Thursday, August 29, 2013
In Pursuit of Happiness - A nonconvential spin on Martin Luther King's Dream
In a sense we've come to our nation's capital to cash a check. When the architects of our republic wrote the magnificent words of the Constitution and the Declaration of Independence, they were signing a promissory note to which every American was to fall heir. This note was a promise that all men, yes, black men as well as white men, would be guaranteed the "unalienable Rights" of "Life, Liberty and the pursuit of Happiness."
Like many of you, I found myself engrossed in yesterday's media coverage of the 50th anniversary of the March on Washington. I listened intently to the online coverage and watched my Twitter Timeline come alive with prideful commentary, intellectual critiques, and hopeful wishes to see continue progress realized. I was moved by the day's poignant speeches - some looking back, touching on the cultural significance of the historic event, some calling for present day action and some hopeful about what a future steeped in equal rights could mean for us all.
Yet, my most profound reaction to yesterday's events came during a moment of quiet reflection as I sat in my bed listening to a rebroadcast of Martin Luther King's "I Have A Dream" speech. I've both heard and read this speech many times before and each time I was moved by the powerful, inspiring message of civic engagement, forward mobilization, and equality. It was these messages of collective action that have historically captured my attention; but yesterday, for the first time, I found myself focusing on the underlying sentiment of the speech instead of the obvious call to action.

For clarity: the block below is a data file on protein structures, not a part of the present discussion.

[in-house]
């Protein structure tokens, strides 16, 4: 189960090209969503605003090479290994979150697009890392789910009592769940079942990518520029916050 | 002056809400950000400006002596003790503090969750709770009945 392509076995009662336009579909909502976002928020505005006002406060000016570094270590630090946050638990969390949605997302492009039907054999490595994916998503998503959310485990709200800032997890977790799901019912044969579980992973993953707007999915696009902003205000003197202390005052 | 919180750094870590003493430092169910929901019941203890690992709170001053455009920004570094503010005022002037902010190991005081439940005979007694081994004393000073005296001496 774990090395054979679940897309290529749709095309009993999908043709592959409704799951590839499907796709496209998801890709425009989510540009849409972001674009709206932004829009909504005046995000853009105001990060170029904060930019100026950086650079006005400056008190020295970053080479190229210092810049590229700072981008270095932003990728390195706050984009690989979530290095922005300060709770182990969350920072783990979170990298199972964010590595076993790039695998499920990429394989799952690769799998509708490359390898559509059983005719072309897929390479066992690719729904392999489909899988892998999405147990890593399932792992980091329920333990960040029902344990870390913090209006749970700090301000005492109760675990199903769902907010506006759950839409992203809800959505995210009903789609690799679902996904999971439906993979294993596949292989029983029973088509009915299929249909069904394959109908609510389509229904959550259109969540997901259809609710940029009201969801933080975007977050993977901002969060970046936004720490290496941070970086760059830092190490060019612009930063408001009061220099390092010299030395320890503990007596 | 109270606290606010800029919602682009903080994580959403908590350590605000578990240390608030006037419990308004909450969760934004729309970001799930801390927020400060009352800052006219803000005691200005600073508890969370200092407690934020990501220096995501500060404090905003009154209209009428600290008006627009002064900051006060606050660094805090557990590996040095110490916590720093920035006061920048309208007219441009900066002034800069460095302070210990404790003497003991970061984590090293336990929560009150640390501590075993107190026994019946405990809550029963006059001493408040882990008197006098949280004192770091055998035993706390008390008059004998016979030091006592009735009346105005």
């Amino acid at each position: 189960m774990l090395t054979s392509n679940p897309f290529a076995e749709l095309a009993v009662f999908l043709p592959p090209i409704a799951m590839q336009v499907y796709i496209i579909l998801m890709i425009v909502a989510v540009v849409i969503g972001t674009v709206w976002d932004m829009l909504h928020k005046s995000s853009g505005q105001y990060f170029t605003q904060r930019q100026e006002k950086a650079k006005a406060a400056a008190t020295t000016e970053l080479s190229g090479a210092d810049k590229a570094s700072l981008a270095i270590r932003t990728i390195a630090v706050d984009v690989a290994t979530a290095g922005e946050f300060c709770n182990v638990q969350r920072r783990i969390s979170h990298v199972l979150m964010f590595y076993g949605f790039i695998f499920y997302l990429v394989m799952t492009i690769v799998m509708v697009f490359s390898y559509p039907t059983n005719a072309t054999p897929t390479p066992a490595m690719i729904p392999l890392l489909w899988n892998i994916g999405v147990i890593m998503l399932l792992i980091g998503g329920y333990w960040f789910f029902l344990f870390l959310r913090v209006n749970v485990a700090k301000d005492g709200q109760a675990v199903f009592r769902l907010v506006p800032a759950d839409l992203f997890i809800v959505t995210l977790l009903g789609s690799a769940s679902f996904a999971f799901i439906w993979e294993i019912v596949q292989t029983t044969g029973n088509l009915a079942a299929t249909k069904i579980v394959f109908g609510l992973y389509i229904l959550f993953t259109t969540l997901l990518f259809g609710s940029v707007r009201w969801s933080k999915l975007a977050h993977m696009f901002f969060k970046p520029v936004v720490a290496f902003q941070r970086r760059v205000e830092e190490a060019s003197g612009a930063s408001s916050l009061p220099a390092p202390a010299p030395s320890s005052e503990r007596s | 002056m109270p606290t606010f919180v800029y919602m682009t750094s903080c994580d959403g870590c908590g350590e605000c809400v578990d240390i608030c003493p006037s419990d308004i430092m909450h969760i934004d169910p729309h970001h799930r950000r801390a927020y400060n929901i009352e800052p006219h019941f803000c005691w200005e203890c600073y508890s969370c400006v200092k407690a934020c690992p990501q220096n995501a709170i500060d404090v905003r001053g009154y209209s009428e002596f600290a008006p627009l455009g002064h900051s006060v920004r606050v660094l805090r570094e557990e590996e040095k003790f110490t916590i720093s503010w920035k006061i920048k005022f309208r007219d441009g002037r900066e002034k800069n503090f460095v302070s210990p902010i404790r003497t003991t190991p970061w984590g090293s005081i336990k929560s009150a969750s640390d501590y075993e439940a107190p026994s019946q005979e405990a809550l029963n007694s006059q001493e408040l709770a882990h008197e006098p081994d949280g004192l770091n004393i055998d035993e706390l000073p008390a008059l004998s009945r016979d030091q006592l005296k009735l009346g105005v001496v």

What I heard in the speech yesterday, perhaps because at this point in my life I'm in desperate need of positive messages, was an affirmation of love, acceptance, forgiveness, and hope and I was inspired in a profoundly personal way. I have been on a very deliberate journey over the last 18 months to fulfill my own personal pursuit of happiness. It started one morning when the weight of my unhappiness was so suffocating and overbearing that for the sake of my sanity, I proactively sought the help of a professional. Since that time, therapy has guided me in and out of some very uncomfortable places. It has forced me to take an honest look at myself - strengths, weaknesses, flaws and all - and investigate both the inadvertent and complicit ways that I have (and continue to) obstruct my own happiness.
What has materialized from this in-depth personal investigation, is that I lack (for reasons I am still addressing in therapy) some of the basic building blocks of happiness, which, incidentally include accepting myself, forgiving myself, loving myself, and allowing myself to be hopeful. Over the years I've overcompensated and compartmentalized in certain areas of my life, trying hard to avoid these difficult truths. In absence of true self-acceptance, I constructed a rational alternative of thinking objectively, living realistically, striving for perfection, refusing to be vulnerable, and perfecting my ability to be completely and utterly self-sufficient.
However, ask me to dream, big or small, and I'm at a complete loss.
I started this blog a couple months ago as a project of catharsis. It is meant to be a vehicle to start wholly expressing and accepting who I am (an insecure writer, lacking formal education, prone to moments of brilliance and a deep desire to someday be recognized for my greatness). I started this blog to pursue my happiness and learn how to dream. I started this blog because, ultimately, if you really want to change your life, you have to start somewhere, right?
Yesterday, Martin Luther King, Jr. posthumously reminded me that dreaming (in his case, dreaming big) and pursuing happiness are noble, worthwhile endeavors that can have enormous cascading affects. Yesterday, Essence Debates (@Essence_Debates) asked their loyal followers: in what ways are you living MLK's dream? Today, my answer is to believe I'm worthy of having a dream.
Follow me @msbhappy (because I'm more fun on Twitter).